As noted above, my life of late has been incredibly busy, and I’ve been feeling a fair amount of stress, uncertainty about the future, doubt about my current life path, and a general discombobulation caused by the current unsettled nature of my recently very nomadic life.  Partly as a result of all that, I’ve been thinking a lot about my mom… calling on her to help me meet life’s pressures.  In the few moments where I have felt hopelessly inadequate and unable to meet the challenges ahead of me, the thought of failing her, of not living up to her legacy, has helped renew my determination to move forward.


My mother passed away in January.  Her passing, while more sudden than our family had anticipated, was not unexpected.  She was first diagnosed with breast cancer in August 1999.  She had a lumpectomy, radiation treatments, and chemotherapy that lasted until May 2000.  In May 2005 our family breathed a collective sigh of relief as we passed the all-important five year mark without any recurrences.  Two months later the pain in my mother’s shoulder that had been bothering her since January was re-diagnosed, correctly this time, as metastasized breast cancer that had moved into bone.


Never one to admit defeat or accept limitations that lessened her ability and freedom to enjoy life, my mother put up a truly epic fight.  Up to the very end, when hospice was the only remaining care option, my mom was calling her radiologist for a second opinion and planning future family vacations.  Teaching, one of her greatest passions, sustained her up until the final weeks of her life.  Through her last few months of life, while enduring massive pain as a result of fracturing her hip, she continued to teach four days each week.  No longer able to drive and having no choice but to use a wheelchair, she had a member of our family drive her to and from school each day.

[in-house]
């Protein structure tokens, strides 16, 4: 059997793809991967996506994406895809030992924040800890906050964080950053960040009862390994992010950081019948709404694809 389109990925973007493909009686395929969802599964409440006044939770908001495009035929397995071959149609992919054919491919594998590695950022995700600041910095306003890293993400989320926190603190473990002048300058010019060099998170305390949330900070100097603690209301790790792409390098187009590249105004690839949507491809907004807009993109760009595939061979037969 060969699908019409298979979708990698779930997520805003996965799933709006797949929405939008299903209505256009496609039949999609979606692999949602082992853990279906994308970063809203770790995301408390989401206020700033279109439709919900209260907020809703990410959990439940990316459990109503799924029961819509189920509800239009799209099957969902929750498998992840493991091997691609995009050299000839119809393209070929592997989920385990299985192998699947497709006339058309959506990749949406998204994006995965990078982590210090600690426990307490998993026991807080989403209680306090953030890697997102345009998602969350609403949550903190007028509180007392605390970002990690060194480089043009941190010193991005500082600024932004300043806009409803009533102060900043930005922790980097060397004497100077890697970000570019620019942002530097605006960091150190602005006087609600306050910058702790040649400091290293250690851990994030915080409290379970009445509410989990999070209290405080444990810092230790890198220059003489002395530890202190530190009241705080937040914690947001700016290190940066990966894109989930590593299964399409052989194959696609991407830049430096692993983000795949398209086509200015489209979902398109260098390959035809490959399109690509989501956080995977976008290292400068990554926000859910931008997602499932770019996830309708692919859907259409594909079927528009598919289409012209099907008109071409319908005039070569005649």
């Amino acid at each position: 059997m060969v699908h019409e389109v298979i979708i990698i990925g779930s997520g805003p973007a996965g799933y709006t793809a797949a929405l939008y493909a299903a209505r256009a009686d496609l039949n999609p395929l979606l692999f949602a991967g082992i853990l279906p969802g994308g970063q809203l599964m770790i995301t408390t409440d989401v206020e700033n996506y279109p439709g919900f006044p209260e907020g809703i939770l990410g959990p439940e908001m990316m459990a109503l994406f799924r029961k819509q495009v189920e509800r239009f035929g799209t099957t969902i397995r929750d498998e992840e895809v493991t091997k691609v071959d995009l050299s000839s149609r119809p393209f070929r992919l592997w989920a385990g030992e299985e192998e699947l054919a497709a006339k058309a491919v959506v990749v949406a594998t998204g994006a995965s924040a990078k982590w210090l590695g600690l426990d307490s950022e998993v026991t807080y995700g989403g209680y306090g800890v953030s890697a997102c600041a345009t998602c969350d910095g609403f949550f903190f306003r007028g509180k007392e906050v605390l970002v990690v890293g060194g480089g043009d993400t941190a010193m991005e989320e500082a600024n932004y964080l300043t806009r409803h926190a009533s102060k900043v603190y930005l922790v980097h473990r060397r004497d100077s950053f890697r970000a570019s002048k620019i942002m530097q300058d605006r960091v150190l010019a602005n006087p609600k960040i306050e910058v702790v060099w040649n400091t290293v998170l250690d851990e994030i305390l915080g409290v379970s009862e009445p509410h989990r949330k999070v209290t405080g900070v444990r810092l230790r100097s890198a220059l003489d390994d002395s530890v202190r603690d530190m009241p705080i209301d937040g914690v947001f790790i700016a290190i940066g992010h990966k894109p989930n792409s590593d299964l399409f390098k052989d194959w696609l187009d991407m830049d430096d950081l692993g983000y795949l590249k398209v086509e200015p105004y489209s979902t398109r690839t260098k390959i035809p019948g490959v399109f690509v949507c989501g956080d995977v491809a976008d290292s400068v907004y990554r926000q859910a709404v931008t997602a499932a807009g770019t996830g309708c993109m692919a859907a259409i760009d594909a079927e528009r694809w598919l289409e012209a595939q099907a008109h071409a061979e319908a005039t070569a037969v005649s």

She loved life and she refused to let the cancer, its resulting pain, her impending death, or her family’s lack of faith impede her enjoyment of all that life offered.  She gardened.  She traveled.  She renovated her kitchen, redecorated the living room, and redesigned her bedroom.  She played with her grandkids.  She cooked.  She shopped.  She ordered books from Amazon on new subjects that caught her attention, like the Turkish Empire and the Silk Road.  She went to concerts.  She visited with friends and family and continued serving in our church.


I miss her all the time.  About a month and a half after she passed away, I went to LA for a weekend with a friend.  I felt her loss keenly over the course of the weekend.  I kept wanting to call her; to ask her for directions or recommendations, to tell her we were eating at her favorite fish place in Malibu, to share my shock at how much the Santa Clarita valley had changed in the past 8 years.


With Mother’s Day this past month, I was reminded constantly that she is gone, that this is the first year I won’t be able to express my gratitude to her for the many ways she blessed and influenced my life.  I can’t, and won’t, claim that we always saw eye to eye.  We didn’t.  But in spite of our occasional clashes, she truly was one of my best friends and definitely my greatest champion.